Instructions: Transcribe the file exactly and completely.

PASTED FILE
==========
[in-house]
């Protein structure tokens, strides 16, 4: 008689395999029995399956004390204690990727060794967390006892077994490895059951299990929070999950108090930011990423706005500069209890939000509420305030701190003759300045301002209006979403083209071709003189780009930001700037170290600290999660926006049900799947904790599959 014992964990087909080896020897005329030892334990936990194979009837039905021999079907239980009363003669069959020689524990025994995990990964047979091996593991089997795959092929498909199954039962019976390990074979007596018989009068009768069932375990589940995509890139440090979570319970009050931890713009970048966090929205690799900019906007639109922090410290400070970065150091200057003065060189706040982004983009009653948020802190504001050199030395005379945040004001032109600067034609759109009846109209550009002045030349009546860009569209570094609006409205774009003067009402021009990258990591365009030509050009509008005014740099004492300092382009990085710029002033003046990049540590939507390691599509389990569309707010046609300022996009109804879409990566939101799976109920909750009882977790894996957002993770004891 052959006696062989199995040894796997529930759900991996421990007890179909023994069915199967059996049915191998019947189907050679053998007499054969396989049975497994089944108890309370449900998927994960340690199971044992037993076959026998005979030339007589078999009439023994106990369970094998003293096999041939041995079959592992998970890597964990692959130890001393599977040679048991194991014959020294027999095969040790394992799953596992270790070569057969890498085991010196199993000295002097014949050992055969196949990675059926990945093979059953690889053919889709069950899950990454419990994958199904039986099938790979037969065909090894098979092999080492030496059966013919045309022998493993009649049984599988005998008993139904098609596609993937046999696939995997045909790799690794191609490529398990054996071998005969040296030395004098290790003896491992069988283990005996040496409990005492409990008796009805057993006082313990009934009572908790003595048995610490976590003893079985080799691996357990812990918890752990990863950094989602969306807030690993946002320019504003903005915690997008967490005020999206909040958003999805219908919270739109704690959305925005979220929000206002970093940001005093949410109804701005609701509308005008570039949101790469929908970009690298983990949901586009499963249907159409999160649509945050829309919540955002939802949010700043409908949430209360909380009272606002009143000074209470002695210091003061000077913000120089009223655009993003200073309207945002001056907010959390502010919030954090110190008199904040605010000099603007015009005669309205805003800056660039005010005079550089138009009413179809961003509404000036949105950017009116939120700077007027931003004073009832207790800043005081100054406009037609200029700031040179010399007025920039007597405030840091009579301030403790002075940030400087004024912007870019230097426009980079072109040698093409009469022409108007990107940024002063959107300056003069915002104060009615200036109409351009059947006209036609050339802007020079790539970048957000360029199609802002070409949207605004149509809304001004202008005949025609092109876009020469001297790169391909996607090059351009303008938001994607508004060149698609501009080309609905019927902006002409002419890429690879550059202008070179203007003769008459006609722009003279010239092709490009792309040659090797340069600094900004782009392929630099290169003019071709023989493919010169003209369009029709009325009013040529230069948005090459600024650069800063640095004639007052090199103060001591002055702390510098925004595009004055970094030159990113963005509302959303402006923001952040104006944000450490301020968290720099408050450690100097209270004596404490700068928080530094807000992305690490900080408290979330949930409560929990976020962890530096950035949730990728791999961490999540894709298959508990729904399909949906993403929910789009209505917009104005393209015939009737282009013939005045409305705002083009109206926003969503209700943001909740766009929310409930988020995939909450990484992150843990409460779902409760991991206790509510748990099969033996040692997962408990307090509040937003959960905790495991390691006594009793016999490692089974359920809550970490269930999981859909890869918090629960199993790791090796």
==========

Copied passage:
[in-house]
């Protein structure tokens, strides 16, 4: 008689395999029995399956004390204690990727060794967390006892077994490895059951299990929070999950108090930011990423706005500069209890939000509420305030701190003759300045301002209006979403083209071709003189780009930001700037170290600290999660926006049900799947904790599959 014992964990087909080896020897005329030892334990936990194979009837039905021999079907239980009363003669069959020689524990025994995990990964047979091996593991089997795959092929498909199954039962019976390990074979007596018989009068009768069932375990589940995509890139440090979570319970009050931890713009970048966090929205690799900019906007639109922090410290400070970065150091200057003065060189706040982004983009009653948020802190504001050199030395005379945040004001032109600067034609759109009846109209550009002045030349009546860009569209570094609006409205774009003067009402021009990258990591365009030509050009509008005014740099004492300092382009990085710029002033003046990049540590939507390691599509389990569309707010046609300022996009109804879409990566939101799976109920909750009882977790894996957002993770004891 052959006696062989199995040894796997529930759900991996421990007890179909023994069915199967059996049915191998019947189907050679053998007499054969396989049975497994089944108890309370449900998927994960340690199971044992037993076959026998005979030339007589078999009439023994106990369970094998003293096999041939041995079959592992998970890597964990692959130890001393599977040679048991194991014959020294027999095969040790394992799953596992270790070569057969890498085991010196199993000295002097014949050992055969196949990675059926990945093979059953690889053919889709069950899950990454419990994958199904039986099938790979037969065909090894098979092999080492030496059966013919045309022998493993009649049984599988005998008993139904098609596609993937046999696939995997045909790799690794191609490529398990054996071998005969040296030395004098290790003896491992069988283990005996040496409990005492409990008796009805057993006082313990009934009572908790003595048995610490976590003893079985080799691996357990812990918890752990990863950094989602969306807030690993946002320019504003903005915690997008967490005020999206909040958003999805219908919270739109704690959305925005979220929000206002970093940001005093949410109804701005609701509308005008570039949101790469929908970009690298983990949901586009499963249907159409999160649509945050829309919540955002939802949010700043409908949430209360909380009272606002009143000074209470002695210091003061000077913000120089009223655009993003200073309207945002001056907010959390502010919030954090110190008199904040605010000099603007015009005669309205805003800056660039005010005079550089138009009413179809961003509404000036949105950017009116939120700077007027931003004073009832207790800043005081100054406009037609200029700031040179010399007025920039007597405030840091009579301030403790002075940030400087004024912007870019230097426009980079072109040698093409009469022409108007990107940024002063959107300056003069915002104060009615200036109409351009059947006209036609050339802007020079790539970048957000360029199609802002070409949207605004149509809304001004202008005949025609092109876009020469001297790169391909996607090059351009303008938001994607508004060149698609501009080309609905019927902006002409002419890429690879550059202008070179203007003769008459006609722009003279010239092709490009792309040659090797340069600094900004782009392929630099290169003019071709023989493919010169003209369009029709009325009013040529230069948005090459600024650069800063640095004639007052090199103060001591002055702390510098925004595009004055970094030159990113963005509302959303402006923001952040104006944000450490301020968290720099408050450690100097209270004596404490700068928080530094807000992305690490900080408290979330949930409560929990976020962890530096950035949730990728791999961490999540894709298959508990729904399909949906993403929910789009209505917009104005393209015939009737282009013939005045409305705002083009109206926003969503209700943001909740766009929310409930988020995939909450990484992150843990409460779902409760991991206790509510748990099969033996040692997962408990307090509040937003959960905790495991390691006594009793016999490692089974359920809550970490269930999981859909890869918090629960199993790791090796």